It was a fantastic day in so many ways! The island is full of adventures big and small, and some, like this one, that you will never find in any official tourist guide (probably for good reason). Disclaimer: This is just our experience. If you decide to check out this wild adventure, it’s on you. No one will probably stop you, but you are putting yourself in a lot of danger. Have fun, but stay safe out there everyone! Happy trails!

Muelle de azucar in distance
Muelle de Azúcar as seen from Crashboat Beach

Please enjoy this video I made of the adventure.

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Heaven, Hell or Purgatory


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C B Sage
I didn’t realize when this photo was taken it would be one of the last ones with our friend Sage

Sometimes I think when people watch our lives from afar they think we live in paradise, a heaven on Earth. And sometimes I truly believe it too. I have seen and experienced some of the most fantastically beautiful things in my life. I am truly grateful for the ability to sleep in as late as I want, spend time with my love, explore new places, meet and get to know interesting people, have new cultural experiences, eat fresh juicy fruit from our own trees, swim in luscious warm crystalline waters, swing from the trees, breathe a sigh of contentment as we watch the sun dip into the sea, hear the birds chirping in the morning and our cat snuggle up to us in bed and so much more. It is truly an isle of enchantment.

Cassie flowers for Sage
Gathering flowers from our farm in honor of our friend

But life is life no matter where you live. It can get messy, it can get hard, it can be frustrating. You get thrown curveballs. Things that seem stable can suddenly crumble under your feet. And in those moments, it can seem like a living hell. And for people like us who have transplanted from another place thousands of miles away you may feel lonely, isolated and not accepted. There can sometimes be felt an undercurrent of prejudice or racism. It’s hard to make a living here. And whatever demons were underneath and hidden by a sense of comfort in your homeland eventually seem to rear their heads and become more pronounced under constant stress. We have known more people die, become addicts, break up or otherwise have a major life upset here (and then usually move away) than I have ever seen back in Colorado. It is just a whole lot harder to hold everything together. There is a reason this place is called Derelict Junction and the 413 is known as the Road to Happiness…or the Road to Rehab.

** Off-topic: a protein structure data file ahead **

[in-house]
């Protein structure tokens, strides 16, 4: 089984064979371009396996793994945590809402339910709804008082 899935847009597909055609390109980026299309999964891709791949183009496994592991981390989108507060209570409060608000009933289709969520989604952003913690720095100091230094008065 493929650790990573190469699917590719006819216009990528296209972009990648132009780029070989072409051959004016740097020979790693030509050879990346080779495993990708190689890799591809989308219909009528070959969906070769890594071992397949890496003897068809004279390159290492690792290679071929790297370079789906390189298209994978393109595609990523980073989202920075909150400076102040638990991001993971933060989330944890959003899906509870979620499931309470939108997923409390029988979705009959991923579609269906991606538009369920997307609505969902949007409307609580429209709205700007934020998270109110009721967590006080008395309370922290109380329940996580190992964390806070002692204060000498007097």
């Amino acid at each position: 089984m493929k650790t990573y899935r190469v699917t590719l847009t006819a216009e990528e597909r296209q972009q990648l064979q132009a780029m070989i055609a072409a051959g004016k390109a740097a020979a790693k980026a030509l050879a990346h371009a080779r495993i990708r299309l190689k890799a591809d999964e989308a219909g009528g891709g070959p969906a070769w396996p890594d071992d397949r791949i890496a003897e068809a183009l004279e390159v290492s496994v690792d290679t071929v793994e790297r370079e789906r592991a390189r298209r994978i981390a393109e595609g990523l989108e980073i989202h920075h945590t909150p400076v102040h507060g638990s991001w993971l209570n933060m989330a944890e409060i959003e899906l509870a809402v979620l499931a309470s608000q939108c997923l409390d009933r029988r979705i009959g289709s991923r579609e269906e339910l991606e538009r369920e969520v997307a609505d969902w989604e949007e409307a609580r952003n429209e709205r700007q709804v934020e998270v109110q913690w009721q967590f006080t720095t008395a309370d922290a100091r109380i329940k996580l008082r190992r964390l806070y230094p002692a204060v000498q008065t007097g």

And for many, it’s a sort of purgatory. It is a waiting out, a finding out, a crossroads. Which way will my life go from here? Let’s go have some fun while we can, they may think. Let’s throw caution to the wind. And while they are here they live in this in-between, the waiting room between heaven and hell.

Sage memorial
Beach memorial for Sage (photo credit Kari DiPalma)

The death of our friend Sage really affected me. I think I always saw Naomi and Sage as kindred spirits. Adventurous souls with a dream. They were some of the first people we ever met when we moved to Puerto Rico. They welcomed us and encouraged us in our pursuits and we were so excited for them, especially the start of Rincon Beer Company. To see their relationship collapse and the end of their era together come so tragically shook me to the core. We are all so very fragile even when we appear so strong. We try to put on a show that nothing can shake us, that we are “better than,” that we are infallible, that nothing can ever break us. But it’s not usually one thing, it’s the accumulation of a lifetime of weight and burdens that eventually become too hard to carry. We need to remember that we are all carrying something and sometimes we need people to help us and we need to help people take a load off.